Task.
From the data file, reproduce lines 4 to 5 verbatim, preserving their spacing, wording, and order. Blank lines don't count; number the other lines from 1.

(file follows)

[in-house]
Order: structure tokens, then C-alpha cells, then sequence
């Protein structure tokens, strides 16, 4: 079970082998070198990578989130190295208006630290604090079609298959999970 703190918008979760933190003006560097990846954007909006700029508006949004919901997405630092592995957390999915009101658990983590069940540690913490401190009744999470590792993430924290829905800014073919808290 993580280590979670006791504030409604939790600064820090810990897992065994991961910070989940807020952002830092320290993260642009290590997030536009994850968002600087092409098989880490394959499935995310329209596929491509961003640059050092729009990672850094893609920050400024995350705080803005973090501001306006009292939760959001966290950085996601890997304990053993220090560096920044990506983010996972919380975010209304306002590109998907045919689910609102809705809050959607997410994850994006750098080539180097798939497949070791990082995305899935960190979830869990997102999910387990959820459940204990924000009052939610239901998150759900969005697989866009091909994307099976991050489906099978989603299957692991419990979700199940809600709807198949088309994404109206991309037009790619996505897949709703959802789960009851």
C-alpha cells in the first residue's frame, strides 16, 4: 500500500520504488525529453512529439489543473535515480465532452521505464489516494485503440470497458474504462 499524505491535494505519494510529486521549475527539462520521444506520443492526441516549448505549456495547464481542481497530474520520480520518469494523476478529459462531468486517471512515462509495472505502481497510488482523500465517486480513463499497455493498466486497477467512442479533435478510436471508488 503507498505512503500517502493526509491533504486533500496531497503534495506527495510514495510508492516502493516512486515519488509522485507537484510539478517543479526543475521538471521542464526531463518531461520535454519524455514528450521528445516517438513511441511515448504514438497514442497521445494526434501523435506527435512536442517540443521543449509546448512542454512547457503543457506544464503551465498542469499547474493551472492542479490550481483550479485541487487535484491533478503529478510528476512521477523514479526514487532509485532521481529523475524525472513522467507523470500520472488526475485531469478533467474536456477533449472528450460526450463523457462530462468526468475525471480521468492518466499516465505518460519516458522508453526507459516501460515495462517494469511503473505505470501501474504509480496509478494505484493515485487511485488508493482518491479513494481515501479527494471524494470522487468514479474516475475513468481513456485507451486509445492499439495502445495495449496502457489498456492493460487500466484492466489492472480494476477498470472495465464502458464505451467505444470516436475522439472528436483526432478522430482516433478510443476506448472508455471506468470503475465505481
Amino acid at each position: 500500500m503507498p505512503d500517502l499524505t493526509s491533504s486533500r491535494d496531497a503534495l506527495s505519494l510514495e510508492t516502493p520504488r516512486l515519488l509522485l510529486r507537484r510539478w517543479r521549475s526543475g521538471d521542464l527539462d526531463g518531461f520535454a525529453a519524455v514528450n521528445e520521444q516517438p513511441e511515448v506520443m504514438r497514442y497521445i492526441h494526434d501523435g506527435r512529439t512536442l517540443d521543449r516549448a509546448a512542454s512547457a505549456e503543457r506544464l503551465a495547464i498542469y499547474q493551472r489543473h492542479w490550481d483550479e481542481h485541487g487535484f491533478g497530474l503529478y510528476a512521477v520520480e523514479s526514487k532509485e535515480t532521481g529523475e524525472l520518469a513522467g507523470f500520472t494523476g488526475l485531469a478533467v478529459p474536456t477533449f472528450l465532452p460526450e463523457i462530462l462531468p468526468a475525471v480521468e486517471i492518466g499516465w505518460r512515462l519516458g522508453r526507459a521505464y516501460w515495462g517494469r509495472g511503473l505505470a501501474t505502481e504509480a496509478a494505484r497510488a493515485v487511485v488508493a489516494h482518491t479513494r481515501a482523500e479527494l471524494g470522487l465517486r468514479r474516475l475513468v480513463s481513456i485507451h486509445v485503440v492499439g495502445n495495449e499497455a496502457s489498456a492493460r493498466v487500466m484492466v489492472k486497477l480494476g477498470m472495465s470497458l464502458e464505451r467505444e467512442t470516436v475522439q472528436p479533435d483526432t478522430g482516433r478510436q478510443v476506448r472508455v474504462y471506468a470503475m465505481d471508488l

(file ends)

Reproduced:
C-alpha cells in the first residue's frame, strides 16, 4: 500500500520504488525529453512529439489543473535515480465532452521505464489516494485503440470497458474504462 499524505491535494505519494510529486521549475527539462520521444506520443492526441516549448505549456495547464481542481497530474520520480520518469494523476478529459462531468486517471512515462509495472505502481497510488482523500465517486480513463499497455493498466486497477467512442479533435478510436471508488 503507498505512503500517502493526509491533504486533500496531497503534495506527495510514495510508492516502493516512486515519488509522485507537484510539478517543479526543475521538471521542464526531463518531461520535454519524455514528450521528445516517438513511441511515448504514438497514442497521445494526434501523435506527435512536442517540443521543449509546448512542454512547457503543457506544464503551465498542469499547474493551472492542479490550481483550479485541487487535484491533478503529478510528476512521477523514479526514487532509485532521481529523475524525472513522467507523470500520472488526475485531469478533467474536456477533449472528450460526450463523457462530462468526468475525471480521468492518466499516465505518460519516458522508453526507459516501460515495462517494469511503473505505470501501474504509480496509478494505484493515485487511485488508493482518491479513494481515501479527494471524494470522487468514479474516475475513468481513456485507451486509445492499439495502445495495449496502457489498456492493460487500466484492466489492472480494476477498470472495465464502458464505451467505444470516436475522439472528436483526432478522430482516433478510443476506448472508455471506468470503475465505481
Amino acid at each position: 500500500m503507498p505512503d500517502l499524505t493526509s491533504s486533500r491535494d496531497a503534495l506527495s505519494l510514495e510508492t516502493p520504488r516512486l515519488l509522485l510529486r507537484r510539478w517543479r521549475s526543475g521538471d521542464l527539462d526531463g518531461f520535454a525529453a519524455v514528450n521528445e520521444q516517438p513511441e511515448v506520443m504514438r497514442y497521445i492526441h494526434d501523435g506527435r512529439t512536442l517540443d521543449r516549448a509546448a512542454s512547457a505549456e503543457r506544464l503551465a495547464i498542469y499547474q493551472r489543473h492542479w490550481d483550479e481542481h485541487g487535484f491533478g497530474l503529478y510528476a512521477v520520480e523514479s526514487k532509485e535515480t532521481g529523475e524525472l520518469a513522467g507523470f500520472t494523476g488526475l485531469a478533467v478529459p474536456t477533449f472528450l465532452p460526450e463523457i462530462l462531468p468526468a475525471v480521468e486517471i492518466g499516465w505518460r512515462l519516458g522508453r526507459a521505464y516501460w515495462g517494469r509495472g511503473l505505470a501501474t505502481e504509480a496509478a494505484r497510488a493515485v487511485v488508493a489516494h482518491t479513494r481515501a482523500e479527494l471524494g470522487l465517486r468514479r474516475l475513468v480513463s481513456i485507451h486509445v485503440v492499439g495502445n495495449e499497455a496502457s489498456a492493460r493498466v487500466m484492466v489492472k486497477l480494476g477498470m472495465s470497458l464502458e464505451r467505444e467512442t470516436v475522439q472528436p479533435d483526432t478522430g482516433r478510436q478510443v476506448r472508455v474504462y471506468a470503475m465505481d471508488l